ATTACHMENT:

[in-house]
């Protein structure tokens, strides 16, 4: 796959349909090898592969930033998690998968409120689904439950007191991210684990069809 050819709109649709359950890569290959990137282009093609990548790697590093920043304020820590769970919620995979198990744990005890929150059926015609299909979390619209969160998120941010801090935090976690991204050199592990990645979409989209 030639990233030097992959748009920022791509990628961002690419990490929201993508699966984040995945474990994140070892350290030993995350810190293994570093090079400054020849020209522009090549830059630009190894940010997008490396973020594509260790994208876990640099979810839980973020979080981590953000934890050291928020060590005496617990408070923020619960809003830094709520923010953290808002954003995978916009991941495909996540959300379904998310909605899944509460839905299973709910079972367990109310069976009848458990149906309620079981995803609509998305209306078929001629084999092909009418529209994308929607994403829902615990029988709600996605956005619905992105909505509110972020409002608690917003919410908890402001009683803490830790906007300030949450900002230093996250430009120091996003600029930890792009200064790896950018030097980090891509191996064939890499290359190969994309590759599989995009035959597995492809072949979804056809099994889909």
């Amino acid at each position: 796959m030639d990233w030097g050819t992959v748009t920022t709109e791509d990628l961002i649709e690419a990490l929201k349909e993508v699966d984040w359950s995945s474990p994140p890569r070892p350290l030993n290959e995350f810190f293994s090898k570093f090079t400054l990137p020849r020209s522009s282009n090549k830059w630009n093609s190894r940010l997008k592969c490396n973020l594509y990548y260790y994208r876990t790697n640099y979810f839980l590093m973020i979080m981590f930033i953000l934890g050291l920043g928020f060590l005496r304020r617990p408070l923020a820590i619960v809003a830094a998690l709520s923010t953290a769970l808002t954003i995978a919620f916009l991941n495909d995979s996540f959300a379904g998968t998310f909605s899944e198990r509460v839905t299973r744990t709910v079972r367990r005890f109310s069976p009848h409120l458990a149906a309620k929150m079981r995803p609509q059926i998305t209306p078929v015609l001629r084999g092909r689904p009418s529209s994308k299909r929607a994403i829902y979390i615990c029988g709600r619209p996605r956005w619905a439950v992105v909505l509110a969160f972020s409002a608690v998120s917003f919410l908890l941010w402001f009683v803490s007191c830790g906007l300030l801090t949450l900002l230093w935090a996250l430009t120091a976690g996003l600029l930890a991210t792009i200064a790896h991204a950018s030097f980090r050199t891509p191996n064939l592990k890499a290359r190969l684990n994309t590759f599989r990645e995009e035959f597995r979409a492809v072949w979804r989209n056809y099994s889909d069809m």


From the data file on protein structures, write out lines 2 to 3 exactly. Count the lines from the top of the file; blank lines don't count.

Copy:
């Protein structure tokens, strides 16, 4: 796959349909090898592969930033998690998968409120689904439950007191991210684990069809 050819709109649709359950890569290959990137282009093609990548790697590093920043304020820590769970919620995979198990744990005890929150059926015609299909979390619209969160998120941010801090935090976690991204050199592990990645979409989209 030639990233030097992959748009920022791509990628961002690419990490929201993508699966984040995945474990994140070892350290030993995350810190293994570093090079400054020849020209522009090549830059630009190894940010997008490396973020594509260790994208876990640099979810839980973020979080981590953000934890050291928020060590005496617990408070923020619960809003830094709520923010953290808002954003995978916009991941495909996540959300379904998310909605899944509460839905299973709910079972367990109310069976009848458990149906309620079981995803609509998305209306078929001629084999092909009418529209994308929607994403829902615990029988709600996605956005619905992105909505509110972020409002608690917003919410908890402001009683803490830790906007300030949450900002230093996250430009120091996003600029930890792009200064790896950018030097980090891509191996064939890499290359190969994309590759599989995009035959597995492809072949979804056809099994889909």
């Amino acid at each position: 796959m030639d990233w030097g050819t992959v748009t920022t709109e791509d990628l961002i649709e690419a990490l929201k349909e993508v699966d984040w359950s995945s474990p994140p890569r070892p350290l030993n290959e995350f810190f293994s090898k570093f090079t400054l990137p020849r020209s522009s282009n090549k830059w630009n093609s190894r940010l997008k592969c490396n973020l594509y990548y260790y994208r876990t790697n640099y979810f839980l590093m973020i979080m981590f930033i953000l934890g050291l920043g928020f060590l005496r304020r617990p408070l923020a820590i619960v809003a830094a998690l709520s923010t953290a769970l808002t954003i995978a919620f916009l991941n495909d995979s996540f959300a379904g998968t998310f909605s899944e198990r509460v839905t299973r744990t709910v079972r367990r005890f109310s069976p009848h409120l458990a149906a309620k929150m079981r995803p609509q059926i998305t209306p078929v015609l001629r084999g092909r689904p009418s529209s994308k299909r929607a994403i829902y979390i615990c029988g709600r619209p996605r956005w619905a439950v992105v909505l509110a969160f972020s409002a608690v998120s917003f919410l908890l941010w402001f009683v803490s007191c830790g906007l300030l801090t949450l900002l230093w935090a996250l430009t120091a976690g996003l600029l930890a991210t792009i200064a790896h991204a950018s030097f980090r050199t891509p191996n064939l592990k890499a290359r190969l684990n994309t590759f599989r990645e995009e035959f597995r979409a492809v072949w979804r989209n056809y099994s889909d069809m």